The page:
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Grove - PH Sensor Kit (E-201C-Blue)



Are you trying to find an easy to use and cost-effect PH sensor/meter? Do you want to use a PH sensor/meter with Arduino or Raspberry Pi? Well, this new Grove - PH Sensor will meet all your needs. The PH sensor measures the hydrogen-ion activity in water-based solutions, we usually use it to measure the PH of a liquid. It is widely used in the chemical industry, the pharmaceutical industry, the dye industry, and scientific research where acidity and alkalinity testing is required. The drive board in this kit support both 3.3V and 5V system. And with the stander BNC probe interface and Grove connector, it is very convenient to work with Arduino and Raspberry Pi.

This product is non-RoHS certified.


  • Compact size for easy deployment.
  • Support with both Arduino and Rasberry Pi .
  • Cost-effective.


Operating voltage3.3V/5V
Response time<1min
Probe InterfaceBNC
Measure temperature0-60℃
Internal resistance≤250MΩ(25℃)
Alkali error0.2PH(1mol/L)Na+,PH14)(25℃)

Platform Supported

ArduinoRaspberry Pi



Getting Started

Materials Requied

Seeeduino LotusGrove-PH Sensor kit



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Hardware Connection


Please plug the USB cable, Grove-PH Sensor Interface into Seeeduino Lotus board Interface gently, otherwise you may damage the port.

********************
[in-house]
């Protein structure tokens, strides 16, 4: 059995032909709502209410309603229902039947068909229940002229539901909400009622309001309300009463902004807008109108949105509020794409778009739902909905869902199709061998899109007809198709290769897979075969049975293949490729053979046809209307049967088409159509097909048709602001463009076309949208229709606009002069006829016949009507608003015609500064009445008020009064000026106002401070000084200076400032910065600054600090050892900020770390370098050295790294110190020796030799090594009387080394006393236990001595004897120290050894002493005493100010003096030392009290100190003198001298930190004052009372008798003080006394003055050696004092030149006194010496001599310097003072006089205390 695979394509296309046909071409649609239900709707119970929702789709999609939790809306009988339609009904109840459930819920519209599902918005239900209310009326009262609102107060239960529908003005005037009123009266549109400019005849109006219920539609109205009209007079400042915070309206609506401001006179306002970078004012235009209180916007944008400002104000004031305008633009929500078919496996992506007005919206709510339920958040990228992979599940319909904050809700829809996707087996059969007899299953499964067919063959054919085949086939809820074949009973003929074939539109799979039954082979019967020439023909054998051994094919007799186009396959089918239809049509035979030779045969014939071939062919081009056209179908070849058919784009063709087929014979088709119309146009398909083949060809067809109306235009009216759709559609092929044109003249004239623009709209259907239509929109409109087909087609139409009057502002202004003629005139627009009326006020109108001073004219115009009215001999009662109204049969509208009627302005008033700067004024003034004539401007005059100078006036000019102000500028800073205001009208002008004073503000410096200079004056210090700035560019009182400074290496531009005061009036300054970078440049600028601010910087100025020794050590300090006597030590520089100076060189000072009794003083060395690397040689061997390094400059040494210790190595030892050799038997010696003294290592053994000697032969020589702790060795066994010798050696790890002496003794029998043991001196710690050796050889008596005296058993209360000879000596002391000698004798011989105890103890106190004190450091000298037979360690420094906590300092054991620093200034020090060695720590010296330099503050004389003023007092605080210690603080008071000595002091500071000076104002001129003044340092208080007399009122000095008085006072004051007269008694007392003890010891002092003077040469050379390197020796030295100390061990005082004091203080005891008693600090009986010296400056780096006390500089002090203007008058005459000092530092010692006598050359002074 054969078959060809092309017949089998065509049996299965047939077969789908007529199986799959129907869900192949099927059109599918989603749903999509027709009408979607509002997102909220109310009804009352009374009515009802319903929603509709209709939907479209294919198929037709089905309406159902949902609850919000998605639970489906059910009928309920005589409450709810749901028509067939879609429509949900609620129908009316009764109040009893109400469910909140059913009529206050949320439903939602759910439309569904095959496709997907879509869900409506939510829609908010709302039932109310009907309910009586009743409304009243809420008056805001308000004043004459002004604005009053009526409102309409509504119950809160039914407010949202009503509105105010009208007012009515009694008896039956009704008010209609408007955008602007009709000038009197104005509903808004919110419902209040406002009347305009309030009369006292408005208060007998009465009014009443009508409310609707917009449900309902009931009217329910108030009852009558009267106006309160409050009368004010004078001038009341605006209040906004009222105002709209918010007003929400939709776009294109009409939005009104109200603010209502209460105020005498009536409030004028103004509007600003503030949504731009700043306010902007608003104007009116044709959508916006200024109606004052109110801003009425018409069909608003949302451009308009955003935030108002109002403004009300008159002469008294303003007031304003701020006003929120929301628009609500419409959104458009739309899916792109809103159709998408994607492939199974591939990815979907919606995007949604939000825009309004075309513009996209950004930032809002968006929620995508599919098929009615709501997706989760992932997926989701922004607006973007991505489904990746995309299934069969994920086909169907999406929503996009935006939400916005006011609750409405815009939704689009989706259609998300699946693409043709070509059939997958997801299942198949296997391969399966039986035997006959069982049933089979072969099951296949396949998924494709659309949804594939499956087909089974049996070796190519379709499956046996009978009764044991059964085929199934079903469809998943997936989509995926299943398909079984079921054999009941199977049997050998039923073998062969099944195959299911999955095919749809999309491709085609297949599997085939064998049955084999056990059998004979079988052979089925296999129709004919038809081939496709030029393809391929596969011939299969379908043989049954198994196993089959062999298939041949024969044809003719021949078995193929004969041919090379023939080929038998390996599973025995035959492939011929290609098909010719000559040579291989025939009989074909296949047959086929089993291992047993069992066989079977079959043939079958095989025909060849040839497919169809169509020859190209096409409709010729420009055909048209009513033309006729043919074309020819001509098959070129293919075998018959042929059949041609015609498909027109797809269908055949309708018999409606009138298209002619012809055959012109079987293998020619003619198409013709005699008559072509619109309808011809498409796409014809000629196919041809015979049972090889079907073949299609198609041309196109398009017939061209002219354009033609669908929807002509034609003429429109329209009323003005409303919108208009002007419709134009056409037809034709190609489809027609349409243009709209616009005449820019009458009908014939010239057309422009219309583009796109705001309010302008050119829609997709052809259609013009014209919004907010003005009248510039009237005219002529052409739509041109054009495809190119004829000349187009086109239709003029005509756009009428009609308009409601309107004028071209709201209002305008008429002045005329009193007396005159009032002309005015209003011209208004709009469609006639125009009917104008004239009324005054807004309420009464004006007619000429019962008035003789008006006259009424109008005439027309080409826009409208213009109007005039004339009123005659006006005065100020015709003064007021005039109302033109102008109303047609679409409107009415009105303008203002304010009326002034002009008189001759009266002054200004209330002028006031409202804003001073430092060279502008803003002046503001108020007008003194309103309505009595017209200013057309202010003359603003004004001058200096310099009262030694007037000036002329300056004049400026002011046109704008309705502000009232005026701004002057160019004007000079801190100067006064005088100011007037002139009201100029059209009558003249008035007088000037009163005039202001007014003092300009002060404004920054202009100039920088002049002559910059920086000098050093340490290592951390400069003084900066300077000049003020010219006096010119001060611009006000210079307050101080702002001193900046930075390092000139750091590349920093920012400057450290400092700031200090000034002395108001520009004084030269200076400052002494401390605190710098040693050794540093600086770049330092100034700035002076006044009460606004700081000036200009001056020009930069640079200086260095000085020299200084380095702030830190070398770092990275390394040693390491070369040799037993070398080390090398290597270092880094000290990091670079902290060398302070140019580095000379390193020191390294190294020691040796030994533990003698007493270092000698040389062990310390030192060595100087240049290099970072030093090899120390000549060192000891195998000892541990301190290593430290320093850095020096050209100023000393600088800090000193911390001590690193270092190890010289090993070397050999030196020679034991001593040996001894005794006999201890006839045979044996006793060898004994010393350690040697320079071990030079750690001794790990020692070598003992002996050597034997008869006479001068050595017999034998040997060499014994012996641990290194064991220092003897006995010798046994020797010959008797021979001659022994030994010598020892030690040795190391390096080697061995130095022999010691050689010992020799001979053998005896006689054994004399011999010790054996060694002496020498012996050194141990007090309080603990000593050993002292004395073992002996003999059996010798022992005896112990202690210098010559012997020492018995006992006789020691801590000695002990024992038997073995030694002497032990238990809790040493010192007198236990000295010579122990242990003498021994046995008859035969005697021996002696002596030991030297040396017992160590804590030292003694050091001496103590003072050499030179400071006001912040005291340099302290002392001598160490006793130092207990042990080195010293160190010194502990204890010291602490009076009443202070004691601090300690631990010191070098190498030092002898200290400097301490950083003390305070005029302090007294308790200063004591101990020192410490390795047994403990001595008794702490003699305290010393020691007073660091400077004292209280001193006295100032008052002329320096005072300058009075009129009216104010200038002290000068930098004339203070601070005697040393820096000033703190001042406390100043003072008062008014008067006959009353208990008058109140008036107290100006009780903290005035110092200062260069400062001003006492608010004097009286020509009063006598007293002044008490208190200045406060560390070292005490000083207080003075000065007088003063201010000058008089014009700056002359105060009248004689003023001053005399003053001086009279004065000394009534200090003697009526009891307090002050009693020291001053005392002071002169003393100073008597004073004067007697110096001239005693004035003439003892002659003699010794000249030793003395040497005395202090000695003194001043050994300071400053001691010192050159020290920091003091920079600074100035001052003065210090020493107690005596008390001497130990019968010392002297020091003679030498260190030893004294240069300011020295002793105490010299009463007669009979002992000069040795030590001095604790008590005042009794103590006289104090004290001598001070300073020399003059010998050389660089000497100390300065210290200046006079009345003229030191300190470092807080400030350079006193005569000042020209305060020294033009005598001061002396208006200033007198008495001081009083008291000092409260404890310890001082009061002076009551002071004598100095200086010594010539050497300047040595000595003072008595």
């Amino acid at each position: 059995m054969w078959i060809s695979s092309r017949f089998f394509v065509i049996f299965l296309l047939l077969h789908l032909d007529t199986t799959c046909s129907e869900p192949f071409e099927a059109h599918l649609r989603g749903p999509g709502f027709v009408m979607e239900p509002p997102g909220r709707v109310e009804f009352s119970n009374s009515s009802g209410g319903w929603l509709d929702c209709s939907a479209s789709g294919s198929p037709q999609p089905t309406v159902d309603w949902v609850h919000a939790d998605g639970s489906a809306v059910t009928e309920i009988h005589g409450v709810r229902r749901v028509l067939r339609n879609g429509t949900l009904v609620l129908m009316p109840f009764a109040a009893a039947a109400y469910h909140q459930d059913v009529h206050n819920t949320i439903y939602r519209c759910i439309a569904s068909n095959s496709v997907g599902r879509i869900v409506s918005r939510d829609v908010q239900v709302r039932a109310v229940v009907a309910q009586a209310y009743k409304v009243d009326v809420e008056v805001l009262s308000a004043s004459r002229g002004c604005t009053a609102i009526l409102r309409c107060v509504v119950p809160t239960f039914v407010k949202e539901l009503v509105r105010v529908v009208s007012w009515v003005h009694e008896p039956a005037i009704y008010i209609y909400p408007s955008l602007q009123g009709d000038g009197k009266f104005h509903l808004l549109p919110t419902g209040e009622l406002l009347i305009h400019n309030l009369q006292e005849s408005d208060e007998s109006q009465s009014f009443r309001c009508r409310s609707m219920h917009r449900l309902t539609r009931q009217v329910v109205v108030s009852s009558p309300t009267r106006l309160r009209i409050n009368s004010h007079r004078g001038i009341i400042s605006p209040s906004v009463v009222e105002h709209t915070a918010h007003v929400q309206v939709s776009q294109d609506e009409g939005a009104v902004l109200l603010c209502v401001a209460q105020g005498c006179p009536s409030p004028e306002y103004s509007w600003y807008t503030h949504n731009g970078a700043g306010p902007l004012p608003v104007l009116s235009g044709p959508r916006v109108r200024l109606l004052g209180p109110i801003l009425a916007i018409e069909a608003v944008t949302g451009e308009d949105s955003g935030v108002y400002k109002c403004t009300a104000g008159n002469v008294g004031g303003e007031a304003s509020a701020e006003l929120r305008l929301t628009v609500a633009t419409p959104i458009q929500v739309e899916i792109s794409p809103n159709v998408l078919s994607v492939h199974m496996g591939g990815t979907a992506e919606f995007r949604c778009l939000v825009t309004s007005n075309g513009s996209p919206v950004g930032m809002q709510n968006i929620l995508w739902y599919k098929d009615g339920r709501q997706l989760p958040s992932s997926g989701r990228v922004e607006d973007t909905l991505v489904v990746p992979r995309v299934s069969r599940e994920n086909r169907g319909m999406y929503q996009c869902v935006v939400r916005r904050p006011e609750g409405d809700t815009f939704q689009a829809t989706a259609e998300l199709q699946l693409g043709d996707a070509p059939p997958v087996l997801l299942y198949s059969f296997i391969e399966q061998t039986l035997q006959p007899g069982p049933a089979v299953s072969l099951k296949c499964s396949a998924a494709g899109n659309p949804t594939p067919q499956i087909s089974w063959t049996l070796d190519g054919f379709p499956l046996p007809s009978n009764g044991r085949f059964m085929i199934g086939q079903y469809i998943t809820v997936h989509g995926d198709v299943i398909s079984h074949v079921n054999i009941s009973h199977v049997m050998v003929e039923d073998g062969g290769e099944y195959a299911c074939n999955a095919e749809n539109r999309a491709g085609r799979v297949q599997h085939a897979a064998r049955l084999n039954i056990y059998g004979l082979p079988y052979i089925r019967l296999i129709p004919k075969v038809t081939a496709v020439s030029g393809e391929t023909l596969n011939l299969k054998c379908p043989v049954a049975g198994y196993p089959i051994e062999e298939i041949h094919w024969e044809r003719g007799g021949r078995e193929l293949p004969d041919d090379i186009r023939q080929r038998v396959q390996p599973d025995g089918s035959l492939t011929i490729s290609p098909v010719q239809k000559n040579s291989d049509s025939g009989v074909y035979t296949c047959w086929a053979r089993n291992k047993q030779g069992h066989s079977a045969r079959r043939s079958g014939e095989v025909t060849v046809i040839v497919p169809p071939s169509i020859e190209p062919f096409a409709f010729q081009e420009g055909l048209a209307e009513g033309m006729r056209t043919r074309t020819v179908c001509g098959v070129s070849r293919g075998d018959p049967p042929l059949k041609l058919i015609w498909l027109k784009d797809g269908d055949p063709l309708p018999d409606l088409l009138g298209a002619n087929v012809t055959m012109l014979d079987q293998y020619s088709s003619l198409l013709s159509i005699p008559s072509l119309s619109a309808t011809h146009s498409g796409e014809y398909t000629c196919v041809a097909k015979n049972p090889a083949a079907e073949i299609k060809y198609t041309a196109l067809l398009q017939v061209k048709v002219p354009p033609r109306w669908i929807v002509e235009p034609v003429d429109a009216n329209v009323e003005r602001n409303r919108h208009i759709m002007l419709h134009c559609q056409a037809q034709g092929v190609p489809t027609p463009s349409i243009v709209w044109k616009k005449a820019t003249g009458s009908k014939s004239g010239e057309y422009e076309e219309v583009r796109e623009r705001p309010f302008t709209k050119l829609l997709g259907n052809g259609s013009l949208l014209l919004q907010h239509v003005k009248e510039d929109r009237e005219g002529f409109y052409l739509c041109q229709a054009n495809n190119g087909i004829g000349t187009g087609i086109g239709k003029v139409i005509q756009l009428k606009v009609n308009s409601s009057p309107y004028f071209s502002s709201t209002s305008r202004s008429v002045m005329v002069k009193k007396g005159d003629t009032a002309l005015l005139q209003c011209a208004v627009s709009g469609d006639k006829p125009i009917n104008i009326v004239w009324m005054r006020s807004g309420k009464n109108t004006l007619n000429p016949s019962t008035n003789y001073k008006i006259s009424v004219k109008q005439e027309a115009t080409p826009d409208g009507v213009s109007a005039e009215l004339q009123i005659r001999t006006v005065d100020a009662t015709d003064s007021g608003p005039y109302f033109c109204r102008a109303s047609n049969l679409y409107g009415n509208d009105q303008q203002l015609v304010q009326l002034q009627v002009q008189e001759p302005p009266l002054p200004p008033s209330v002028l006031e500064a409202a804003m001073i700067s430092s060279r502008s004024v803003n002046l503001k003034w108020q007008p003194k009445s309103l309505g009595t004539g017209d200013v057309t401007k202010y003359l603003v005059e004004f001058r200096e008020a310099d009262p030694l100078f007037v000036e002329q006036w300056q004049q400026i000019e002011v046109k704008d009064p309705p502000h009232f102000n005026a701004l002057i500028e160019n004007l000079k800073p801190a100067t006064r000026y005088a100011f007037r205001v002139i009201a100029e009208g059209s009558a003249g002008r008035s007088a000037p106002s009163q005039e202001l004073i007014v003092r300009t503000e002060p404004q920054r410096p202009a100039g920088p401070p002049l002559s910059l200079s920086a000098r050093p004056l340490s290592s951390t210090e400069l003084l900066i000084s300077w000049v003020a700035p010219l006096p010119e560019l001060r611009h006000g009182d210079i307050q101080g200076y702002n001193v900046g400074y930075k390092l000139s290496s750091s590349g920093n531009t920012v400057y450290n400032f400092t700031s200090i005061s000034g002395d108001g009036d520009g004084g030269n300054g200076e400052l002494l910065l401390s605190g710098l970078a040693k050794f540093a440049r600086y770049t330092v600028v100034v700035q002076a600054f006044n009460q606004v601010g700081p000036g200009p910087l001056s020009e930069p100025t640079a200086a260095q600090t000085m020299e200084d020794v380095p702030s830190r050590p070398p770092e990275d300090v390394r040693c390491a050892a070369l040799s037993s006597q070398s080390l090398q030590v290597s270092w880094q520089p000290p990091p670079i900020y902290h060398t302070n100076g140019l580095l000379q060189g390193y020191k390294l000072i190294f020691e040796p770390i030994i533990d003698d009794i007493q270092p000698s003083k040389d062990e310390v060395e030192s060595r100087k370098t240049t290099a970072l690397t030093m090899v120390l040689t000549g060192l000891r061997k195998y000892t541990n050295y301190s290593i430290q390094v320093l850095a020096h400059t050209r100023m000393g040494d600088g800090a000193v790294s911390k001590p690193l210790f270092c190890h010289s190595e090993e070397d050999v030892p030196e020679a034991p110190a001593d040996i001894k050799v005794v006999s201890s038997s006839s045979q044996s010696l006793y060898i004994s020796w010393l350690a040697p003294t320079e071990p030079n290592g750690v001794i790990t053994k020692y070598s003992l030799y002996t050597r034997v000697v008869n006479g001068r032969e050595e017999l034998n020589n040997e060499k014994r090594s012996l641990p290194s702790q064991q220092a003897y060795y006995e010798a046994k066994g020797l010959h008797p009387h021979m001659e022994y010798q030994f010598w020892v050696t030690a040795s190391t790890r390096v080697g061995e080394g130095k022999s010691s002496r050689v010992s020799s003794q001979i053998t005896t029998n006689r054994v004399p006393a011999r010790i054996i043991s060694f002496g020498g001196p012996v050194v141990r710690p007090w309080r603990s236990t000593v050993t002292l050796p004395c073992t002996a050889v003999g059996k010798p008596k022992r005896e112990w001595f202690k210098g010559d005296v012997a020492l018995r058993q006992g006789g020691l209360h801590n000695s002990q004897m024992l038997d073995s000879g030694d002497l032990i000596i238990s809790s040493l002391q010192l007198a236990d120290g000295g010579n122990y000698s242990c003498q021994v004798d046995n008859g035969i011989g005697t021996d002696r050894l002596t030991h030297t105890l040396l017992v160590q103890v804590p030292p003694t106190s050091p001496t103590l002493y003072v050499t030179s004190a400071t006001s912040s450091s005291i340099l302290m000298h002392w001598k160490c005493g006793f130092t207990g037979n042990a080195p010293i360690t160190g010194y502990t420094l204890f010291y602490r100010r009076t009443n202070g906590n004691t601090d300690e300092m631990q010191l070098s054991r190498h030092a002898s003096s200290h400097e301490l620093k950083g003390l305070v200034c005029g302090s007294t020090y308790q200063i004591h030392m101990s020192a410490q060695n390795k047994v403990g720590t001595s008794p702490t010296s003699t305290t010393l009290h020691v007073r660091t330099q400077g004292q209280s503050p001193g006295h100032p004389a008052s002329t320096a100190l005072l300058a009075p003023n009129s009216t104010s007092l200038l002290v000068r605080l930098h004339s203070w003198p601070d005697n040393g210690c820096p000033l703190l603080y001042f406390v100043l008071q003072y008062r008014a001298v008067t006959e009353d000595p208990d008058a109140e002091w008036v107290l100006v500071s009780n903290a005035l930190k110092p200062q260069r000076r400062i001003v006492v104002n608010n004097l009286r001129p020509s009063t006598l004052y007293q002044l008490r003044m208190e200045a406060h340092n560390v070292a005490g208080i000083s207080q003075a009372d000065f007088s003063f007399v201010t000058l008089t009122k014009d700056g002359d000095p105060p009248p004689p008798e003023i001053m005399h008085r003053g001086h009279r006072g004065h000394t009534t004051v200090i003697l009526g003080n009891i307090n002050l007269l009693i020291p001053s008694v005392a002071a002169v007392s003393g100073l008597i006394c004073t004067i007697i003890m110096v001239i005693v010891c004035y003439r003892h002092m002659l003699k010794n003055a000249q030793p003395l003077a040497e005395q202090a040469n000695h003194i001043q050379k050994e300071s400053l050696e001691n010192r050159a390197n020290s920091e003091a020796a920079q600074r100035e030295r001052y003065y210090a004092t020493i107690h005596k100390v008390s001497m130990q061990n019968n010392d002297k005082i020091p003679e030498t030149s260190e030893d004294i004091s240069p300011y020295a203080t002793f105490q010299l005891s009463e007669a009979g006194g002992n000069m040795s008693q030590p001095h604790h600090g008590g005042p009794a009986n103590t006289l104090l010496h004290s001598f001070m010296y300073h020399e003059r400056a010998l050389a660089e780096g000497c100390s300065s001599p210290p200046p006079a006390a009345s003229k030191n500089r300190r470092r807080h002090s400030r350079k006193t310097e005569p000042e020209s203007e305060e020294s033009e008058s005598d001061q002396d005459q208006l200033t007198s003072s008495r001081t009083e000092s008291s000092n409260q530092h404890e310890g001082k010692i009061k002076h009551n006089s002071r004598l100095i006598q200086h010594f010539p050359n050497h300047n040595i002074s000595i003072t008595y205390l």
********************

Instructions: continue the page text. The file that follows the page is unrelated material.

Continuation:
• Step 1. Plug Grove-PH Sensor into Interface A2 of Seeeduino Lotus board with a Grove Cable.

  • Step 2. Connect Seeeduino Lotus to PC via a USB cable.

  • Step 3. Download the code, please refer to the software part.

  • Step 4. Run the code and the outcome will display on the screen of Serial Monitor in your Arduino IDE .


    If this is the first time you work with Arduino, we strongly recommend you to see [Getting Started with Arduino]( before the start.
  • Step 1. Download the Demo code.

  • Step 2. Copy the whole Grove-PH_Sensor_kit file and paste it into your Arduino IDE library file.

  • Step 3. Open the pH_meter_V1_1 file with your Arduino IDE.

  • Step 4. Upload the demo. If you do not know how to upload the code, please check How to upload code.

Software Code

# This sample code is used to test the pH meter V1.1.
# Editor : YouYou
# Date : 2014.06.23
# Ver : 1.1
# Product: analog pH meter
# SKU : SEN0161
#define SensorPin A2 //pH meter Analog output to Arduino Analog Input 0
#define Offset 41.02740741 //deviation compensate
#define LED 13
#define samplingInterval 20
#define printInterval 800
#define ArrayLenth 40 //times of collection
#define uart Serial
int pHArray[ArrayLenth]; //Store the average value of the sensor feedback
int pHArrayIndex = 0;
void setup(void)
pinMode(LED, OUTPUT);
uart.println("pH meter experiment!"); //Test the uart monitor
void loop(void)
static unsigned long samplingTime = millis();
static unsigned long printTime = millis();
static float pHValue, voltage;
if (millis() - samplingTime > samplingInterval)
pHArray[pHArrayIndex++] = analogRead(SensorPin);
if (pHArrayIndex == ArrayLenth)pHArrayIndex = 0;